Dinner, laundry and soccer practice after a full day of work.
Angela Richardson, mother of two and a full-time physical therapist at Novant Health Thomasville Medical Center, said there are simply not enough hours in the day for this working mom.
“It definitely is not easy,” Richardson said. “All working moms have to have a superwoman cape. We have to make sure we are taking care of our kids’ meals, medical needs and schedules, in addition to balancing everything that we have going on at work. It can be a challenge.”
A typical day for Richardson and her two kids, Aaron, 5, and Annelise, 3, begins at 6:15 a.m. to get herself and the children ready to go out of the door. She gets to work at 8 am. and leaves work between 4:30 and 6 p.m. After they go to her son’s swim, soccer or tee ball practice, it’s time to go home and make supper.
After that comes homework, bath time, book reading and bed for the kids at 8 p.m. But wait, her work day is not quite done.
After the kids are tucked into bed, she finishes her day by cleaning the kitchen, organizing the bills and taking care of household chores. She’s in the bed between 10:30 and 11 p.m.
Richardson said she consistently struggles with time management in order to get everything she can get done.
“There is always much more to be done in every area of your life then there are hours to do it in,” Richardson said. “Sometimes the most important things in life are the hardest to remember to prioritize. For example, making time to just hang out with your kids and really connect with them. It can be easy to make that a lower priority because you are trying so hard to make sure that schedules are done, people are eating like they should, doing what they should and doing homework.”
She said she knows her two children are not going to be her “little ones” for long.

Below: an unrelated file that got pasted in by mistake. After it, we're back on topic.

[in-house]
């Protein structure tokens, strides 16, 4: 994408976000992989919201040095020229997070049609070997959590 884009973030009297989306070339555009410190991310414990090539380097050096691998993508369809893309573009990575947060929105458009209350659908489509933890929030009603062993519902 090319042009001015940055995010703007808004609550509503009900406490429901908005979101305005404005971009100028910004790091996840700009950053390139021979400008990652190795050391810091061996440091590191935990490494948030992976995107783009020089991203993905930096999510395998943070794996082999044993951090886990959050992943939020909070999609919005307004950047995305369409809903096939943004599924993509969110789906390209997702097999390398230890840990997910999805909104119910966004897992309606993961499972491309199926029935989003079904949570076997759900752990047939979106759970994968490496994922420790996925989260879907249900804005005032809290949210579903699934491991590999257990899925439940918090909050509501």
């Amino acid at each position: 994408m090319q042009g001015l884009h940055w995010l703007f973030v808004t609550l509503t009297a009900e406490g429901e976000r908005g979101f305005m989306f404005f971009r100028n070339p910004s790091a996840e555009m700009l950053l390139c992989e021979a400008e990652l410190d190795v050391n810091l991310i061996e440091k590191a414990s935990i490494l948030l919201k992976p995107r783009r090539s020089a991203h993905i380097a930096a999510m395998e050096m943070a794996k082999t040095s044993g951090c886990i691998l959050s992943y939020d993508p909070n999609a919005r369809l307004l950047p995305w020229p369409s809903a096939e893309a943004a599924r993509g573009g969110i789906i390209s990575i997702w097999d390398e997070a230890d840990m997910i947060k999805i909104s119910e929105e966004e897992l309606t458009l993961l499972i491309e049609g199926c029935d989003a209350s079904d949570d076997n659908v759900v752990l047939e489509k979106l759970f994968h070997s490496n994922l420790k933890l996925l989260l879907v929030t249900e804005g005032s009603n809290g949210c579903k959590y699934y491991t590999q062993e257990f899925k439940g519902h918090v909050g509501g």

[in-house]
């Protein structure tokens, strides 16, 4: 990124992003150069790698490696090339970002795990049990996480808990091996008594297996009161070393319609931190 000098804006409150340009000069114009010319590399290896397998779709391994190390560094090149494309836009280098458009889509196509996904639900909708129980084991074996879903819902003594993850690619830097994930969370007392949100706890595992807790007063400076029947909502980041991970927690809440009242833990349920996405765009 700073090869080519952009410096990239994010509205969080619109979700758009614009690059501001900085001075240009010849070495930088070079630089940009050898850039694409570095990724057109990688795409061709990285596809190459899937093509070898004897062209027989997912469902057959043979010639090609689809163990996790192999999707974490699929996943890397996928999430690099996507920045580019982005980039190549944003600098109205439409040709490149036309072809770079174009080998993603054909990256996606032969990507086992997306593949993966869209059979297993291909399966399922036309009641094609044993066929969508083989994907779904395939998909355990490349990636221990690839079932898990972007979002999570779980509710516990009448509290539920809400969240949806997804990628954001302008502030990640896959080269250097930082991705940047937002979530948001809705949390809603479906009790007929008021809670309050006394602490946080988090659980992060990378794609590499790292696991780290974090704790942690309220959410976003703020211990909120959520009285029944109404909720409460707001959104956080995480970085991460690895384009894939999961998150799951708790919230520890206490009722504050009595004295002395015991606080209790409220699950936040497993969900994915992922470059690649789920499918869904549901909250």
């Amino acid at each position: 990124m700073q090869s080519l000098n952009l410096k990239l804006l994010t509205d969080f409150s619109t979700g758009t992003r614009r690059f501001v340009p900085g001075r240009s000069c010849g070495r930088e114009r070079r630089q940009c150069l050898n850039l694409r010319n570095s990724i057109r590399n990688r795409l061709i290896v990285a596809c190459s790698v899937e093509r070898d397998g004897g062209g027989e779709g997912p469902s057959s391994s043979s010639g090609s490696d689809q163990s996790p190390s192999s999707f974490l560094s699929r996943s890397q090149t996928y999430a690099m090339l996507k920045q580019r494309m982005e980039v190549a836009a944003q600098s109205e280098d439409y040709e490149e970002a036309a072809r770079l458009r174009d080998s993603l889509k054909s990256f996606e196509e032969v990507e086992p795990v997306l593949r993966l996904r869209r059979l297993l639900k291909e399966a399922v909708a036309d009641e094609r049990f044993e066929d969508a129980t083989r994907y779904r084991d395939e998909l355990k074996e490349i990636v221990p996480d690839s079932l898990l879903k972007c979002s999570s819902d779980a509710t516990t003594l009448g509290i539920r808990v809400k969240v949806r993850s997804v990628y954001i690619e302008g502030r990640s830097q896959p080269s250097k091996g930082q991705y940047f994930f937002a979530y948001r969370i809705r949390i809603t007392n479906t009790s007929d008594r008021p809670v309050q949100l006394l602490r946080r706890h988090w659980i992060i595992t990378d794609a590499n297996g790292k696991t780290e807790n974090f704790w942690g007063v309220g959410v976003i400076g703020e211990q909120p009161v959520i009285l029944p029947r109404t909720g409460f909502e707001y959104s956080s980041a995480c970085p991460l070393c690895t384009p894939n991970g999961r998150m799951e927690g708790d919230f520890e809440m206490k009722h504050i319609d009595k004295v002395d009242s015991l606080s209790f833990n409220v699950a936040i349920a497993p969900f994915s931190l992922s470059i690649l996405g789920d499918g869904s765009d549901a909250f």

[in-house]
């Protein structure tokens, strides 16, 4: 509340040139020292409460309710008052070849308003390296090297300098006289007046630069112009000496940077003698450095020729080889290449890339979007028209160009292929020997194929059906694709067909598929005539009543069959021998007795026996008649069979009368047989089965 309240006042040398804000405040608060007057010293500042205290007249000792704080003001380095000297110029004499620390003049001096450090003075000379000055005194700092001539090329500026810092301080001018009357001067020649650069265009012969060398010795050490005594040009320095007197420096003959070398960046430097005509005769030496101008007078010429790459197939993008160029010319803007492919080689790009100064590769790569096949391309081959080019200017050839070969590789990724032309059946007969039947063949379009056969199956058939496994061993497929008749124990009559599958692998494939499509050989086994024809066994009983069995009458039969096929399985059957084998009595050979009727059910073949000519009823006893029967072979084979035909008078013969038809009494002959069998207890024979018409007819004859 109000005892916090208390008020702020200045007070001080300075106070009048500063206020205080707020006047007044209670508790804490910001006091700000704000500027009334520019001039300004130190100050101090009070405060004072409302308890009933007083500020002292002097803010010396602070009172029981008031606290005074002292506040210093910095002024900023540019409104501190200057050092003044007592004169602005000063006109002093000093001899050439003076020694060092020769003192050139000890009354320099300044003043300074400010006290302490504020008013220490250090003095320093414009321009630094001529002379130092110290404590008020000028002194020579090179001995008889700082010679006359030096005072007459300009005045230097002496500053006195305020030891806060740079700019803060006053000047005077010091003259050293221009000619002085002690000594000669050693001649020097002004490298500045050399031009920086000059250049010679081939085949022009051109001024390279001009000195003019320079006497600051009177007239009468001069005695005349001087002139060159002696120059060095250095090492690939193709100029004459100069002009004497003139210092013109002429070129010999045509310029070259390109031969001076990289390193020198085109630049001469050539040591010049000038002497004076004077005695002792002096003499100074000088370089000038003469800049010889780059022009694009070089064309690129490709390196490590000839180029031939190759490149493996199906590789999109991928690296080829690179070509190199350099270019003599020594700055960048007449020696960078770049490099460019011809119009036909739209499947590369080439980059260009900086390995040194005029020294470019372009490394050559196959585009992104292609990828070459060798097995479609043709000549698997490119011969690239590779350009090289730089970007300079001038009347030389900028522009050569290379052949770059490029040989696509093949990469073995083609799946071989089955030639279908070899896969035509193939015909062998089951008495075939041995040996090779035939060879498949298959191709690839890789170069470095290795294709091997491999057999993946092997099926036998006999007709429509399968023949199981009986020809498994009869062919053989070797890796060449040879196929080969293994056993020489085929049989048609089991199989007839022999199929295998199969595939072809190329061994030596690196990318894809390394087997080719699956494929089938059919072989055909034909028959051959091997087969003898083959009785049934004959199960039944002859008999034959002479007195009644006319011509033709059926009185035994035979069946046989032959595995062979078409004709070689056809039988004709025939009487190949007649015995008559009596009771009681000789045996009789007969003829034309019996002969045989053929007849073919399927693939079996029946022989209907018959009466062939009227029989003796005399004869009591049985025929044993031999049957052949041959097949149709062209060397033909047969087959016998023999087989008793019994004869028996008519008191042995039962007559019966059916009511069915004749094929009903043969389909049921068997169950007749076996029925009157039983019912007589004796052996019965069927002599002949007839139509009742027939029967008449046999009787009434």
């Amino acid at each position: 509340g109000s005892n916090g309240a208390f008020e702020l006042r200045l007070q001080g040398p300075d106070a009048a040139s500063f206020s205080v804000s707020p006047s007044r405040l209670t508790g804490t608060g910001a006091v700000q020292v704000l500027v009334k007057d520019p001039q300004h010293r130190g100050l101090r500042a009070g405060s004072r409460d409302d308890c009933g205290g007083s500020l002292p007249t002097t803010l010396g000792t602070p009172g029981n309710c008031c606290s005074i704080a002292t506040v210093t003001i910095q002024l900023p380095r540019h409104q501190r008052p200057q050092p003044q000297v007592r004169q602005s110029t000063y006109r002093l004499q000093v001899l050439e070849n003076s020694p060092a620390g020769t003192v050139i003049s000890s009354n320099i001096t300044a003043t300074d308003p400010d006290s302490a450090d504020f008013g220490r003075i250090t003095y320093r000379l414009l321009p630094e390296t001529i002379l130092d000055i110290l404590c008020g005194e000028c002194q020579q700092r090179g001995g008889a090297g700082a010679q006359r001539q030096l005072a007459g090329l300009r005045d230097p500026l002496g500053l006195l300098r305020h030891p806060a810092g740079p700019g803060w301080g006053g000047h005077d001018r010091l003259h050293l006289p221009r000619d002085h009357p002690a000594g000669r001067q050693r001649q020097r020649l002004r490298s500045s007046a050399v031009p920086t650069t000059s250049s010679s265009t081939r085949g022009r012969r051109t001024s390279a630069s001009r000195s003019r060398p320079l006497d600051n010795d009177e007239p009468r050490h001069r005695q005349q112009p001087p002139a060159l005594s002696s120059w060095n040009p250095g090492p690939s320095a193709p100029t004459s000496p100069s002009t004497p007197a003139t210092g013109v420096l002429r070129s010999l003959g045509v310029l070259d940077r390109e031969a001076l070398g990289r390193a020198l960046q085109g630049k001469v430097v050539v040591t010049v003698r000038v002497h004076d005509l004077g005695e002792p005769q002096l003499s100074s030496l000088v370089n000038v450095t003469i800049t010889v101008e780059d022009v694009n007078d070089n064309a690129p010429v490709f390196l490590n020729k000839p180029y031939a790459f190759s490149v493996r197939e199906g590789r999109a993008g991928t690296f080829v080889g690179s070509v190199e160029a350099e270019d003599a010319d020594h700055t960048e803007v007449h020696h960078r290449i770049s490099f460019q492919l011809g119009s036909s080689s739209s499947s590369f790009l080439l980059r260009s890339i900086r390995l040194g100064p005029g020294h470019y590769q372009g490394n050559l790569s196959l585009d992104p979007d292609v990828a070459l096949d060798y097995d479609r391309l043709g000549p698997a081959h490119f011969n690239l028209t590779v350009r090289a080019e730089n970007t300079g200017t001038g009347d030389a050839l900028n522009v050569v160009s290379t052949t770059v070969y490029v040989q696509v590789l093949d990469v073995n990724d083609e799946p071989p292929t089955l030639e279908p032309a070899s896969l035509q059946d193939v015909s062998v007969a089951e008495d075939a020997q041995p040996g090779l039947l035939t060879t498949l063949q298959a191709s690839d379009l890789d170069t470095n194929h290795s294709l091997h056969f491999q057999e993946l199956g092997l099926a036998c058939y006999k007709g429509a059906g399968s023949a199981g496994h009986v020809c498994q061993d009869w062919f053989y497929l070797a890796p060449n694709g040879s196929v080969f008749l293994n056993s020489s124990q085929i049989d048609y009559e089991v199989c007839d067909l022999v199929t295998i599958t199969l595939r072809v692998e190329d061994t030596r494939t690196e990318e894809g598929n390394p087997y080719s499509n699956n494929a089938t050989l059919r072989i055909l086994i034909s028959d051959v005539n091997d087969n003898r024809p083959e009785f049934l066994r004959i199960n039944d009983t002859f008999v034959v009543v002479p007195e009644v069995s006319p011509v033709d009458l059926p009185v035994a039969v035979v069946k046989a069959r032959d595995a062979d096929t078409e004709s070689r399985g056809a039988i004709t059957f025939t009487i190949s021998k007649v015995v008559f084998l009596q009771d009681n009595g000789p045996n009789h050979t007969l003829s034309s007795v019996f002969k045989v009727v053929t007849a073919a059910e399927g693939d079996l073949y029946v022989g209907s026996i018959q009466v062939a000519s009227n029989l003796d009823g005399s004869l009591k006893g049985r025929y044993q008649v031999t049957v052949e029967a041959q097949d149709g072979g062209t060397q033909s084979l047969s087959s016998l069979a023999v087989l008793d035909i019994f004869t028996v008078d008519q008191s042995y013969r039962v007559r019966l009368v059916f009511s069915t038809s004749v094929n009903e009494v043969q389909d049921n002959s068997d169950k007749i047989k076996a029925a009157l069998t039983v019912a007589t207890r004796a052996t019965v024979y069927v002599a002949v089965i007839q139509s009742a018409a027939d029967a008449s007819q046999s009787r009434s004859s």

“I remind myself to simply stop and enjoy them,” Richardson said. “I always thought that it would be easy to remember to do.”
In 2013, it’s not unusual to find a working mother who juggles between needs at home, work and herself. Richardson said she knows the routine well, but tries to find time for herself after the kids are in bed.
“I try to make time to focus on some hobbies that I enjoy like sewing. Some of what I like to do I can do while taking care of my kids, like cooking and baking, so that works out really well,” Richardson said. “I think all working moms, especially those moms who are raising kids on their own, have to balance to make things work. Some things have to fall off the scale, and usually it comes out of mom’s ‘me time.’ ”
Richardson said everyone should be patient with a working mom.
“If you know a mom that is a working mom, especially a single working mom, please be understanding that she often has a lot of balls in the air, so if you try to throw something else at her, sometimes a lot can drop at once. Just be patient with us.”
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